Taipei Air Station - 1966 - - - " What you have in the end are memories"......... Photo Courtesy of Richard Reesh.

Monday, October 19, 2009

Large Planes and Old Cars

Photographs courtesy Peter Ciccarello

This C-124 Globemaster II Tail 0-21048 sits on the tarmac at Sung Shan in 1963. I researched this aircraft and found that the Georgia ANG later inherited the plane from the Air Force.

No other aircraft can been seen in this photo. Anyone recognize the parking area?

This 1939 Plymouth 4 door sedan was owned by Peter Ciccarello, then a PFC stationed at the Sugar Building. A nice parking spot along the Keelung River.

Peter had purchased the car from another GI who was leaving the island. Peter said he paid $250.00 for the car, drove it until his tour tour was complete in 1963 and sold the car to another GI for $250.00. These old cars passed from single GI to single GI for years.

Rules in 1963 required a military person to own the car for 5 years before it could be sold outside of the military.

Of course none of the normal military folks would have been in Taiwan for a 5 year period, therefore, no cars were sold on the civilian market until sometime after Peter left Taiwan in 1963.

Can someone remember when the regulations were changed to allow the sale of military owned vehicles to civilians.

Wheels of any type were transportation to young GI's back in the day. In those days, there were few cars on the road and you could park just about any place your heart desired.

Many young GI's in the early days had motorcycles.

Sunday, October 18, 2009

Restaurant on the Water - 店飯大上水

More photographs from Peter Ciccarello, who served at the Sugar Building, assigned to USARSCAT, during 1962 and 1963.

Can anyone identify where this restaurant was tied up?

My guess was in the Keelung River some place close to the Grand Hotel.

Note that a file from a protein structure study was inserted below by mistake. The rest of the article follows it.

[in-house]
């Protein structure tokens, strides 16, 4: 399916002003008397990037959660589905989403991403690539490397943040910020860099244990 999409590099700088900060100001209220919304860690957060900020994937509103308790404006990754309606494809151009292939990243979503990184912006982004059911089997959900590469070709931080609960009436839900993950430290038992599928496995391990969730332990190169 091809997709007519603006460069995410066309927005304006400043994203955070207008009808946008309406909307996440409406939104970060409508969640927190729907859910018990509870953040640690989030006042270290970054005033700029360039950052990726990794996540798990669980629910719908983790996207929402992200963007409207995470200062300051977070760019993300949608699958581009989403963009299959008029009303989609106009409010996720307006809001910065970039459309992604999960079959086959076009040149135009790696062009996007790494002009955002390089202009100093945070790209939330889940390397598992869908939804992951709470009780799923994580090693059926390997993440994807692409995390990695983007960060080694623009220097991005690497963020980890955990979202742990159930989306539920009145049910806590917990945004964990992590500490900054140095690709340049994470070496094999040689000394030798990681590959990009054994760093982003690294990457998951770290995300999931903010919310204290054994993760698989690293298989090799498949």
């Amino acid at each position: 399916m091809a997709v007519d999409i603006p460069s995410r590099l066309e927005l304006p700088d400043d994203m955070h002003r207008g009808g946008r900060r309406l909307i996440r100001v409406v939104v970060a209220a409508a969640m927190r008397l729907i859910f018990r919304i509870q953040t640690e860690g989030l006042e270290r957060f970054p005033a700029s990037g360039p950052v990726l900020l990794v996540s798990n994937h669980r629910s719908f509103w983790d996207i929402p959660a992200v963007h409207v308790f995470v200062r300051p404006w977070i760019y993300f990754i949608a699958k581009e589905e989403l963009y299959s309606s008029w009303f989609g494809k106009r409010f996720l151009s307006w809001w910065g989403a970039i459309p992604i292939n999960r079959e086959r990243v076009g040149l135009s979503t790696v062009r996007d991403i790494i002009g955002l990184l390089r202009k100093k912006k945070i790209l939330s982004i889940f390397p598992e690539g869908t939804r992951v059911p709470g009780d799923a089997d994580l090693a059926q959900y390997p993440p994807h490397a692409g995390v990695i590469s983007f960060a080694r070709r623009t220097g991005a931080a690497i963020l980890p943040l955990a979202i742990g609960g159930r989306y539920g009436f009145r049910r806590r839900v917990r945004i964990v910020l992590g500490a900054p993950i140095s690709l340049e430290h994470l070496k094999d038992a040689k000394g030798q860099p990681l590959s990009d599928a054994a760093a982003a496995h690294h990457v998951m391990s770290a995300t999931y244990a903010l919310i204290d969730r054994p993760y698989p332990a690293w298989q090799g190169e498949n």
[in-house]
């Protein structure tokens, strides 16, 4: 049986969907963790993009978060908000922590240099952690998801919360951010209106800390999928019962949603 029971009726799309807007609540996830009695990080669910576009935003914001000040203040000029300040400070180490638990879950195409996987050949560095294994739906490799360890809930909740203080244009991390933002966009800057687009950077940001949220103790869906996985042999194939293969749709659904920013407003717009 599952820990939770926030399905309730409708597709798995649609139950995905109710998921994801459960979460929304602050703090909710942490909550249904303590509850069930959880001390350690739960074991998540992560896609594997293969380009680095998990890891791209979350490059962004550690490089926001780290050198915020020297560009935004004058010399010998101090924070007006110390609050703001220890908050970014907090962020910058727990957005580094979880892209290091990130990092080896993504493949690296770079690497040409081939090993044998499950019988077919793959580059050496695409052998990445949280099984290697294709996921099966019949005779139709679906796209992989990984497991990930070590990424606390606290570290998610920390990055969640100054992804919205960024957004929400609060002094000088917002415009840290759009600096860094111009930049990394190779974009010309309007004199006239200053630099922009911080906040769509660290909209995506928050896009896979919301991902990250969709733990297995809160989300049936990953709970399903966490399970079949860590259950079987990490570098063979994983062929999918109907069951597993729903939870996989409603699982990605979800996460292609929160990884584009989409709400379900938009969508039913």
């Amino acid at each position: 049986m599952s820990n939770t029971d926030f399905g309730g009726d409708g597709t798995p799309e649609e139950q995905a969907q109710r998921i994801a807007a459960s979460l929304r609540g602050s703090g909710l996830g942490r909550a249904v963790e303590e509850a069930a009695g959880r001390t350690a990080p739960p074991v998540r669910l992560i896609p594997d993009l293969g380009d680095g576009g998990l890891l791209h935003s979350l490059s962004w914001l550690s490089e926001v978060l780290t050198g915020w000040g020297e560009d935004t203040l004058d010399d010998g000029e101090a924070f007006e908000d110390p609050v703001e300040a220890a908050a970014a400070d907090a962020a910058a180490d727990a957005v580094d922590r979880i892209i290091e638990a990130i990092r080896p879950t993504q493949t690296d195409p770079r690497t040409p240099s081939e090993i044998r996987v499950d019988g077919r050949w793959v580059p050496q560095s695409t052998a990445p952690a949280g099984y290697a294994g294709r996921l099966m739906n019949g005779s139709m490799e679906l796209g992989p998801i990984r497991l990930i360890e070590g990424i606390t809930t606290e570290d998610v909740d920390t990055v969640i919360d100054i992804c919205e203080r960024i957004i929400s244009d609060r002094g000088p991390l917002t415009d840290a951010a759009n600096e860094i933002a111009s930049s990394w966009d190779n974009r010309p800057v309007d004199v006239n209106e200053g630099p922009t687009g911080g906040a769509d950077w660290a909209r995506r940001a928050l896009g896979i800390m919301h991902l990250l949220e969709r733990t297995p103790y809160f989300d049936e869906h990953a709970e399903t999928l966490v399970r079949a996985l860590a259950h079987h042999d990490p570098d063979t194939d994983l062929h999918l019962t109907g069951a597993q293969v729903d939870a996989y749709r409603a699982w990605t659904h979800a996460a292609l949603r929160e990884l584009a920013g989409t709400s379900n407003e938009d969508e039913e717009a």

I believe it had disappeared by the time I arrived in Taipei in late 1965.

This was something very different from the Floating Restaurant in Hong Kong harbour.

The sign board as your approach the gate could be a display of daily specials.

Another piece of history is found and recorded,

Thanks to Peter Ciccarello, taking time to send in his photographs.

Translation courtesy of Ken Lee.

I would appreciate anything you might have to share, please e-mail me.

Sunday, October 11, 2009

CCK - Chinese Lessons and Downtown Taichung

I received a nice note from Keith Almund who served at CCK 1972-1973.

Keith expressed his feelings about his Taiwan experience, "
Looking back, I was very lucky to have been assigned to CCK. Being on Taiwan was one of the best experiences of my life and I had the opportunity to work with some of the best people I've ever encountered anywhere."

I receive a lot of e-mail from folks who served all over Taiwan. Just about everyone who writes expresses the same same feelings Keith expressed above. No matter where you served in Taiwan, as you look back, it was a wonderful time in your life.

Keith included a few photographs of some interesting items he picked-up on the base, including this cover of the base brochure distributed the early 1970s.

Double click on any photo to see it in a larger view...

Here is a new map of downtown Taichung picked up last month on a visit to Taiwan.

The city is growing out and up. Many beautiful new buildings now dot the city and many of the places we once knew have disappeared to new construction.